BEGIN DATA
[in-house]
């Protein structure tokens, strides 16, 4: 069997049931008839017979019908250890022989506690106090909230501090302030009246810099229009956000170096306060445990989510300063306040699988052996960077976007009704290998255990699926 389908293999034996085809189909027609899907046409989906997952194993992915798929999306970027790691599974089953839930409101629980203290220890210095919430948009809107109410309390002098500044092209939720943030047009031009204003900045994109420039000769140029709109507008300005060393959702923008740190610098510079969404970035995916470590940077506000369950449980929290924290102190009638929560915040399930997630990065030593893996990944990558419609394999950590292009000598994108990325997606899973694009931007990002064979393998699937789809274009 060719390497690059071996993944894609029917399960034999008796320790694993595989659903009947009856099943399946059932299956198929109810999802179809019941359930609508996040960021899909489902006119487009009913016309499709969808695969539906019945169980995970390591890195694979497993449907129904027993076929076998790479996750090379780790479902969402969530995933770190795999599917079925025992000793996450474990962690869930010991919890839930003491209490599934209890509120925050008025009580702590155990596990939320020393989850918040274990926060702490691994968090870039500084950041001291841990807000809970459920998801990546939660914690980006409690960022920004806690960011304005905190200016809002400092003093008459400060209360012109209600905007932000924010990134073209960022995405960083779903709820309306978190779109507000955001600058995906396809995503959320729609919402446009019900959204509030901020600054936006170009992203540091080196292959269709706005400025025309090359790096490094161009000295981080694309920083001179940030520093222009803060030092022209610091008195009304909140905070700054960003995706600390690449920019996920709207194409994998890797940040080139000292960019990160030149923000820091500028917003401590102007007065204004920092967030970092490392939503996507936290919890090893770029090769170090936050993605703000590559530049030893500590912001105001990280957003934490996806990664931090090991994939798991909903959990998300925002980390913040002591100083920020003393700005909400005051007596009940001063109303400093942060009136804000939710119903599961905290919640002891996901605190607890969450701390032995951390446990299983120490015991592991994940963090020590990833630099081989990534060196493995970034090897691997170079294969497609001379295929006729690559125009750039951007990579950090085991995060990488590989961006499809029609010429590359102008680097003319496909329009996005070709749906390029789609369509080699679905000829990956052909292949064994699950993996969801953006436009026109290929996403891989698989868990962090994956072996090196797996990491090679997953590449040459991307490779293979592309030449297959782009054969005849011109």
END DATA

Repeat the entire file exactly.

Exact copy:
[in-house]
């Protein structure tokens, strides 16, 4: 069997049931008839017979019908250890022989506690106090909230501090302030009246810099229009956000170096306060445990989510300063306040699988052996960077976007009704290998255990699926 389908293999034996085809189909027609899907046409989906997952194993992915798929999306970027790691599974089953839930409101629980203290220890210095919430948009809107109410309390002098500044092209939720943030047009031009204003900045994109420039000769140029709109507008300005060393959702923008740190610098510079969404970035995916470590940077506000369950449980929290924290102190009638929560915040399930997630990065030593893996990944990558419609394999950590292009000598994108990325997606899973694009931007990002064979393998699937789809274009 060719390497690059071996993944894609029917399960034999008796320790694993595989659903009947009856099943399946059932299956198929109810999802179809019941359930609508996040960021899909489902006119487009009913016309499709969808695969539906019945169980995970390591890195694979497993449907129904027993076929076998790479996750090379780790479902969402969530995933770190795999599917079925025992000793996450474990962690869930010991919890839930003491209490599934209890509120925050008025009580702590155990596990939320020393989850918040274990926060702490691994968090870039500084950041001291841990807000809970459920998801990546939660914690980006409690960022920004806690960011304005905190200016809002400092003093008459400060209360012109209600905007932000924010990134073209960022995405960083779903709820309306978190779109507000955001600058995906396809995503959320729609919402446009019900959204509030901020600054936006170009992203540091080196292959269709706005400025025309090359790096490094161009000295981080694309920083001179940030520093222009803060030092022209610091008195009304909140905070700054960003995706600390690449920019996920709207194409994998890797940040080139000292960019990160030149923000820091500028917003401590102007007065204004920092967030970092490392939503996507936290919890090893770029090769170090936050993605703000590559530049030893500590912001105001990280957003934490996806990664931090090991994939798991909903959990998300925002980390913040002591100083920020003393700005909400005051007596009940001063109303400093942060009136804000939710119903599961905290919640002891996901605190607890969450701390032995951390446990299983120490015991592991994940963090020590990833630099081989990534060196493995970034090897691997170079294969497609001379295929006729690559125009750039951007990579950090085991995060990488590989961006499809029609010429590359102008680097003319496909329009996005070709749906390029789609369509080699679905000829990956052909292949064994699950993996969801953006436009026109290929996403891989698989868990962090994956072996090196797996990491090679997953590449040459991307490779293979592309030449297959782009054969005849011109």